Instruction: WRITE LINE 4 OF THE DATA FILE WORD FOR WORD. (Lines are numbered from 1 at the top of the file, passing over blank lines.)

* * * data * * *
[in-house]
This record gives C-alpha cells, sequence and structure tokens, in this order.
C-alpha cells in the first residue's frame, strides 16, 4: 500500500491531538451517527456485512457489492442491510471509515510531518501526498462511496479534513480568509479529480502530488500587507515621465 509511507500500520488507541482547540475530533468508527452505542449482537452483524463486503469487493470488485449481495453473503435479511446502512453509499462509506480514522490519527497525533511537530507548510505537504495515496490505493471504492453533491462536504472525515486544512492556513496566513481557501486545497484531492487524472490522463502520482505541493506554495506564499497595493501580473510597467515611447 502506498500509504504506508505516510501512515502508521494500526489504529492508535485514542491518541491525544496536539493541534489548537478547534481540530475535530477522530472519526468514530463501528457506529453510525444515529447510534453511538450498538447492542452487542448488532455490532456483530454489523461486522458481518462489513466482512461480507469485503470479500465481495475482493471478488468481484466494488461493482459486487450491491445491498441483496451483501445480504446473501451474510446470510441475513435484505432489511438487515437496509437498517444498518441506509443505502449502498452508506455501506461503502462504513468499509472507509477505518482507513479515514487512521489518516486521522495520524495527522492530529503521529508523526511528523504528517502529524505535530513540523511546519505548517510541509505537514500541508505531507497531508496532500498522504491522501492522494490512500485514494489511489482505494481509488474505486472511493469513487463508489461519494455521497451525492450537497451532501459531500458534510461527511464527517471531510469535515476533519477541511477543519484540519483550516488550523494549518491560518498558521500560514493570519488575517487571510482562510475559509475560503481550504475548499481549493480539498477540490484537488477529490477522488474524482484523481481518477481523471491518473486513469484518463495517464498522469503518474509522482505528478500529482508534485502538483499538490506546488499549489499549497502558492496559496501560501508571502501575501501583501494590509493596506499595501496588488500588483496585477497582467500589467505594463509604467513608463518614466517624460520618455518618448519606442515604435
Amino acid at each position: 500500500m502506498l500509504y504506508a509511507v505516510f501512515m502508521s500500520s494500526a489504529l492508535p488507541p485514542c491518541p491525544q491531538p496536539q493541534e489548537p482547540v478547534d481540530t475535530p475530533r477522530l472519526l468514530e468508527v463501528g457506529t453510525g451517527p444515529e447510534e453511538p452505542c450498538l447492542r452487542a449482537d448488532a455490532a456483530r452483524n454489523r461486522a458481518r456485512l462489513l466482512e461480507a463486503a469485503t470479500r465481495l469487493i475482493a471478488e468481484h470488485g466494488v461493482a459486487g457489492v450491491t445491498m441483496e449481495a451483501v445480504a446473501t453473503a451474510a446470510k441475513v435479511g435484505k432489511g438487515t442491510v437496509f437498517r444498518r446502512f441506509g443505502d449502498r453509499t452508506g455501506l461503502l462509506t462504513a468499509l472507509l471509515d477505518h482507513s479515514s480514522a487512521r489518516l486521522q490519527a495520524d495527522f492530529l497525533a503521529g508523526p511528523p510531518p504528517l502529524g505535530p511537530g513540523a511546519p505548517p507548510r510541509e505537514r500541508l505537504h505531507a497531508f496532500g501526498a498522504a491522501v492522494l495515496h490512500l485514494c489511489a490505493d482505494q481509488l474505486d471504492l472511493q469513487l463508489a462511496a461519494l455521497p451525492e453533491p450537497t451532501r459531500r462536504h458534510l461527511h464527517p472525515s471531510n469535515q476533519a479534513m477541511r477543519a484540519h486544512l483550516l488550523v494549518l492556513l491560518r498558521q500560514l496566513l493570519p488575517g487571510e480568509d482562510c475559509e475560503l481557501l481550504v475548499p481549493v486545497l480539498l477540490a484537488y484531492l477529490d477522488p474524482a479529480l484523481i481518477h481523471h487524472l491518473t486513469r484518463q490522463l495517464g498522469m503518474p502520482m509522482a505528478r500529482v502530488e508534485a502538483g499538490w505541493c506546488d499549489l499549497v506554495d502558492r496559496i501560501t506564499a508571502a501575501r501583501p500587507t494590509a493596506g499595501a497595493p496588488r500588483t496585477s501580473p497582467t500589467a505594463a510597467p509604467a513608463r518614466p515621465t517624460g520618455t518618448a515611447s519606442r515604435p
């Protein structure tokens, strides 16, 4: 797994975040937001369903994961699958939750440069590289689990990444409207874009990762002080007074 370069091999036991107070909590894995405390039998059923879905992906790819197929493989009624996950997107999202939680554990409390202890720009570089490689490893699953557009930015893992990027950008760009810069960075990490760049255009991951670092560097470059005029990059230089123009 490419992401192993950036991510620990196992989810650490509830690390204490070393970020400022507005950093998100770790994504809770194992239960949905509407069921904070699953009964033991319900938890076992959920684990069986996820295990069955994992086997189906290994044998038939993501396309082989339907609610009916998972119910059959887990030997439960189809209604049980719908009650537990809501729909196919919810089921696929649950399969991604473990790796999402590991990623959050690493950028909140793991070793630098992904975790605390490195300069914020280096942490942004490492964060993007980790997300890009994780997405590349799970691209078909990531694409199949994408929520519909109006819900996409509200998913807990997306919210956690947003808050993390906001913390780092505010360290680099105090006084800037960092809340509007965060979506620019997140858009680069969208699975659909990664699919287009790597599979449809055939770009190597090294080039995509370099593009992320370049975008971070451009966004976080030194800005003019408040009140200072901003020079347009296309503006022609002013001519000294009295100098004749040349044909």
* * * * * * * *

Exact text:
Amino acid at each position: 500500500m502506498l500509504y504506508a509511507v505516510f501512515m502508521s500500520s494500526a489504529l492508535p488507541p485514542c491518541p491525544q491531538p496536539q493541534e489548537p482547540v478547534d481540530t475535530p475530533r477522530l472519526l468514530e468508527v463501528g457506529t453510525g451517527p444515529e447510534e453511538p452505542c450498538l447492542r452487542a449482537d448488532a455490532a456483530r452483524n454489523r461486522a458481518r456485512l462489513l466482512e461480507a463486503a469485503t470479500r465481495l469487493i475482493a471478488e468481484h470488485g466494488v461493482a459486487g457489492v450491491t445491498m441483496e449481495a451483501v445480504a446473501t453473503a451474510a446470510k441475513v435479511g435484505k432489511g438487515t442491510v437496509f437498517r444498518r446502512f441506509g443505502d449502498r453509499t452508506g455501506l461503502l462509506t462504513a468499509l472507509l471509515d477505518h482507513s479515514s480514522a487512521r489518516l486521522q490519527a495520524d495527522f492530529l497525533a503521529g508523526p511528523p510531518p504528517l502529524g505535530p511537530g513540523a511546519p505548517p507548510r510541509e505537514r500541508l505537504h505531507a497531508f496532500g501526498a498522504a491522501v492522494l495515496h490512500l485514494c489511489a490505493d482505494q481509488l474505486d471504492l472511493q469513487l463508489a462511496a461519494l455521497p451525492e453533491p450537497t451532501r459531500r462536504h458534510l461527511h464527517p472525515s471531510n469535515q476533519a479534513m477541511r477543519a484540519h486544512l483550516l488550523v494549518l492556513l491560518r498558521q500560514l496566513l493570519p488575517g487571510e480568509d482562510c475559509e475560503l481557501l481550504v475548499p481549493v486545497l480539498l477540490a484537488y484531492l477529490d477522488p474524482a479529480l484523481i481518477h481523471h487524472l491518473t486513469r484518463q490522463l495517464g498522469m503518474p502520482m509522482a505528478r500529482v502530488e508534485a502538483g499538490w505541493c506546488d499549489l499549497v506554495d502558492r496559496i501560501t506564499a508571502a501575501r501583501p500587507t494590509a493596506g499595501a497595493p496588488r500588483t496585477s501580473p497582467t500589467a505594463a510597467p509604467a513608463r518614466p515621465t517624460g520618455t518618448a515611447s519606442r515604435p